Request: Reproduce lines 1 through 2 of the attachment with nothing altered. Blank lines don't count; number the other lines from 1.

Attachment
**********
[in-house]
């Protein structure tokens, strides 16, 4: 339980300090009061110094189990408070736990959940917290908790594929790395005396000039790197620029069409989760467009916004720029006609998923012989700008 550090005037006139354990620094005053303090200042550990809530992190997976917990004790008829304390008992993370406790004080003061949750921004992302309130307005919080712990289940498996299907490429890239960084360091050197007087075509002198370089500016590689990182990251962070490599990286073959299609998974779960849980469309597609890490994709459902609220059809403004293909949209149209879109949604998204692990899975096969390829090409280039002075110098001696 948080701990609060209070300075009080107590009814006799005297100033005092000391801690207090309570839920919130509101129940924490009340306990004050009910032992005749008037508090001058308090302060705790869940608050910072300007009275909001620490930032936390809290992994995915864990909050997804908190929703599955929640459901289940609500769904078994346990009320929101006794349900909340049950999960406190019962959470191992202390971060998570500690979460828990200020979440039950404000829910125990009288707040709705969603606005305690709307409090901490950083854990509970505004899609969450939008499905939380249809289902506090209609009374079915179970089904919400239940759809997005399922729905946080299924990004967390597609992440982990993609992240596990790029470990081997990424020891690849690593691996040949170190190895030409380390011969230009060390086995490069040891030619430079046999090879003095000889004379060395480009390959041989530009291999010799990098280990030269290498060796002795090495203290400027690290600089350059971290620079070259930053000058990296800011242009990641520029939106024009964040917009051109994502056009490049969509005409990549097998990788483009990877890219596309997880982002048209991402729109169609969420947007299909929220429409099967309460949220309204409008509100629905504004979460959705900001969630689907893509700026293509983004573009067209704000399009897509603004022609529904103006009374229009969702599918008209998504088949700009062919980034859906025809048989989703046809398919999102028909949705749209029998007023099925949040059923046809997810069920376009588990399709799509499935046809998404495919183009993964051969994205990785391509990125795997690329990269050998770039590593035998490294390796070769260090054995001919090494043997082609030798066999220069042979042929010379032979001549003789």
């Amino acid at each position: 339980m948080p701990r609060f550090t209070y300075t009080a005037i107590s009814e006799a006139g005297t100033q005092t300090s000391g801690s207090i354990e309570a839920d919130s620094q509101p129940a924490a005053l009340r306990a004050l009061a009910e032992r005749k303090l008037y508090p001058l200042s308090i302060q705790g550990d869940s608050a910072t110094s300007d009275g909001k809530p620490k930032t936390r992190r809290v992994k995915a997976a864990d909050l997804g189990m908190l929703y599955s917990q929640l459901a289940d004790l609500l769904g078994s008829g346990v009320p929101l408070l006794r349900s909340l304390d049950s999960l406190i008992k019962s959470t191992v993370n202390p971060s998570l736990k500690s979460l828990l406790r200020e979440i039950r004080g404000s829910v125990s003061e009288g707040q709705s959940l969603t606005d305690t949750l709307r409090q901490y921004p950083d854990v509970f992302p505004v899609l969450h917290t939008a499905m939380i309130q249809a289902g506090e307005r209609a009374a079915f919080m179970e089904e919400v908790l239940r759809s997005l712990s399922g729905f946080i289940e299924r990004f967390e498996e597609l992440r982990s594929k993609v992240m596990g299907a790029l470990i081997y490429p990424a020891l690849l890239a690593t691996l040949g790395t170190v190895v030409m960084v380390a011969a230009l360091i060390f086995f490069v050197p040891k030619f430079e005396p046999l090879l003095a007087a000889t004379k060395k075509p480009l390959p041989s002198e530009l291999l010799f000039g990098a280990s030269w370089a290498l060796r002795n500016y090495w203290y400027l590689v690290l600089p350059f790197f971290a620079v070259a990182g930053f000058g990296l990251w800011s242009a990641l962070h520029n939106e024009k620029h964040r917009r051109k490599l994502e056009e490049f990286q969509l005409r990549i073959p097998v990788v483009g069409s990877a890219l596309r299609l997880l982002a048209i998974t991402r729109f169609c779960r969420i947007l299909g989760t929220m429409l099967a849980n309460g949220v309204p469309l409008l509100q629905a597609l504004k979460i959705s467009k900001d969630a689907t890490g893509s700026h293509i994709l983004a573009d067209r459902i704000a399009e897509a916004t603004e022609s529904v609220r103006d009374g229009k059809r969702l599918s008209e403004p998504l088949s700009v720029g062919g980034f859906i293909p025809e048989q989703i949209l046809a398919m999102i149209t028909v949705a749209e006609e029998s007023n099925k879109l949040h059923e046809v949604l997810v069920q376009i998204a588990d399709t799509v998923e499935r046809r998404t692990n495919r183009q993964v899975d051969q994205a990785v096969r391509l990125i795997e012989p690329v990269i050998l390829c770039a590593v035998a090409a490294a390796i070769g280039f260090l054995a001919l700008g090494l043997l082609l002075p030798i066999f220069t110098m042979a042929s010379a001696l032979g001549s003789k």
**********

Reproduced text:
[in-house]
């Protein structure tokens, strides 16, 4: 339980300090009061110094189990408070736990959940917290908790594929790395005396000039790197620029069409989760467009916004720029006609998923012989700008 550090005037006139354990620094005053303090200042550990809530992190997976917990004790008829304390008992993370406790004080003061949750921004992302309130307005919080712990289940498996299907490429890239960084360091050197007087075509002198370089500016590689990182990251962070490599990286073959299609998974779960849980469309597609890490994709459902609220059809403004293909949209149209879109949604998204692990899975096969390829090409280039002075110098001696 948080701990609060209070300075009080107590009814006799005297100033005092000391801690207090309570839920919130509101129940924490009340306990004050009910032992005749008037508090001058308090302060705790869940608050910072300007009275909001620490930032936390809290992994995915864990909050997804908190929703599955929640459901289940609500769904078994346990009320929101006794349900909340049950999960406190019962959470191992202390971060998570500690979460828990200020979440039950404000829910125990009288707040709705969603606005305690709307409090901490950083854990509970505004899609969450939008499905939380249809289902506090209609009374079915179970089904919400239940759809997005399922729905946080299924990004967390597609992440982990993609992240596990790029470990081997990424020891690849690593691996040949170190190895030409380390011969230009060390086995490069040891030619430079046999090879003095000889004379060395480009390959041989530009291999010799990098280990030269290498060796002795090495203290400027690290600089350059971290620079070259930053000058990296800011242009990641520029939106024009964040917009051109994502056009490049969509005409990549097998990788483009990877890219596309997880982002048209991402729109169609969420947007299909929220429409099967309460949220309204409008509100629905504004979460959705900001969630689907893509700026293509983004573009067209704000399009897509603004022609529904103006009374229009969702599918008209998504088949700009062919980034859906025809048989989703046809398919999102028909949705749209029998007023099925949040059923046809997810069920376009588990399709799509499935046809998404495919183009993964051969994205990785391509990125795997690329990269050998770039590593035998490294390796070769260090054995001919090494043997082609030798066999220069042979042929010379032979001549003789």